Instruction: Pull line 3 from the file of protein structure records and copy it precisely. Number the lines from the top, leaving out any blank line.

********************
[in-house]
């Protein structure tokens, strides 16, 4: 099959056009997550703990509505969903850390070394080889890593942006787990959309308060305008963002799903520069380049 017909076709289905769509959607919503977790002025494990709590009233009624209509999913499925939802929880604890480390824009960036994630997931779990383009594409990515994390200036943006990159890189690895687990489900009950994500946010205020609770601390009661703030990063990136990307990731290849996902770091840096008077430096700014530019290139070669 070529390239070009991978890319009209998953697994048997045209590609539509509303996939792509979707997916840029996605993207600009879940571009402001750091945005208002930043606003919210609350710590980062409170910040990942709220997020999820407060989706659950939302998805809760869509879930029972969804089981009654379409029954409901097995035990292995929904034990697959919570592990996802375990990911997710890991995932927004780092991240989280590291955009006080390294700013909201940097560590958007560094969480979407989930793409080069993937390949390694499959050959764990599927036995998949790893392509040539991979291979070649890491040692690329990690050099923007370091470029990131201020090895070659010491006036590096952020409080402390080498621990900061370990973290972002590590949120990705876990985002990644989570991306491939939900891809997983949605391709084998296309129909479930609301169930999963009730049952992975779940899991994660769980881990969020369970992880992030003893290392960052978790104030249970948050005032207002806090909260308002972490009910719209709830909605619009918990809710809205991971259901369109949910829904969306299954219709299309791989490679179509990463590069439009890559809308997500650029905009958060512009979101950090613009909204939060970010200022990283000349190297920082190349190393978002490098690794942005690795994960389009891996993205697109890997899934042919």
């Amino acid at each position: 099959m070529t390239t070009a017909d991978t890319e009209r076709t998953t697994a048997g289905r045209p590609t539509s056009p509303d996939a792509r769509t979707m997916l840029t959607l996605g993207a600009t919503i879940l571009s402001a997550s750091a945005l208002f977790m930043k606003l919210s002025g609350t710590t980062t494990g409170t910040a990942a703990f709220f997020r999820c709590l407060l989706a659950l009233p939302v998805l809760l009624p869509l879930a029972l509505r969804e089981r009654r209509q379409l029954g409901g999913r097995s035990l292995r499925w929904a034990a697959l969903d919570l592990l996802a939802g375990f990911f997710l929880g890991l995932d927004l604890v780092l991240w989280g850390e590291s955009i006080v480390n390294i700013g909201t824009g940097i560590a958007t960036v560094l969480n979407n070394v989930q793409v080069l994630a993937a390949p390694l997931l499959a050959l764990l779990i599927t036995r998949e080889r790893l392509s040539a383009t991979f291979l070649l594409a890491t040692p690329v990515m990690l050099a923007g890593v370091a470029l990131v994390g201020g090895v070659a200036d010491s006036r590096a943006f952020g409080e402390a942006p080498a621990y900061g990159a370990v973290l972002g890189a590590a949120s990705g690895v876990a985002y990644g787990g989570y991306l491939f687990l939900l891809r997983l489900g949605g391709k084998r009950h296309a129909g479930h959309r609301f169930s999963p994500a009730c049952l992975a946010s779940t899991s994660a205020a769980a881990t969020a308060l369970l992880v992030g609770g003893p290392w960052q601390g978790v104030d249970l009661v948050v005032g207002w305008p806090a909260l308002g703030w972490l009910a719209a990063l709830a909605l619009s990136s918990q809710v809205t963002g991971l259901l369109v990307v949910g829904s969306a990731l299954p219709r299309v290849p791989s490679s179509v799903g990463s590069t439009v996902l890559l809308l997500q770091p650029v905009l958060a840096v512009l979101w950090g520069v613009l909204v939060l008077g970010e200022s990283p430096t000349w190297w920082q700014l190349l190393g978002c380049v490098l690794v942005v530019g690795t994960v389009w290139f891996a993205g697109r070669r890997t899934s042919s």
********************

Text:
């Amino acid at each position: 099959m070529t390239t070009a017909d991978t890319e009209r076709t998953t697994a048997g289905r045209p590609t539509s056009p509303d996939a792509r769509t979707m997916l840029t959607l996605g993207a600009t919503i879940l571009s402001a997550s750091a945005l208002f977790m930043k606003l919210s002025g609350t710590t980062t494990g409170t910040a990942a703990f709220f997020r999820c709590l407060l989706a659950l009233p939302v998805l809760l009624p869509l879930a029972l509505r969804e089981r009654r209509q379409l029954g409901g999913r097995s035990l292995r499925w929904a034990a697959l969903d919570l592990l996802a939802g375990f990911f997710l929880g890991l995932d927004l604890v780092l991240w989280g850390e590291s955009i006080v480390n390294i700013g909201t824009g940097i560590a958007t960036v560094l969480n979407n070394v989930q793409v080069l994630a993937a390949p390694l997931l499959a050959l764990l779990i599927t036995r998949e080889r790893l392509s040539a383009t991979f291979l070649l594409a890491t040692p690329v990515m990690l050099a923007g890593v370091a470029l990131v994390g201020g090895v070659a200036d010491s006036r590096a943006f952020g409080e402390a942006p080498a621990y900061g990159a370990v973290l972002g890189a590590a949120s990705g690895v876990a985002y990644g787990g989570y991306l491939f687990l939900l891809r997983l489900g949605g391709k084998r009950h296309a129909g479930h959309r609301f169930s999963p994500a009730c049952l992975a946010s779940t899991s994660a205020a769980a881990t969020a308060l369970l992880v992030g609770g003893p290392w960052q601390g978790v104030d249970l009661v948050v005032g207002w305008p806090a909260l308002g703030w972490l009910a719209a990063l709830a909605l619009s990136s918990q809710v809205t963002g991971l259901l369109v990307v949910g829904s969306a990731l299954p219709r299309v290849p791989s490679s179509v799903g990463s590069t439009v996902l890559l809308l997500q770091p650029v905009l958060a840096v512009l979101w950090g520069v613009l909204v939060l008077g970010e200022s990283p430096t000349w190297w920082q700014l190349l190393g978002c380049v490098l690794v942005v530019g690795t994960v389009w290139f891996a993205g697109r070669r890997t899934s042919s």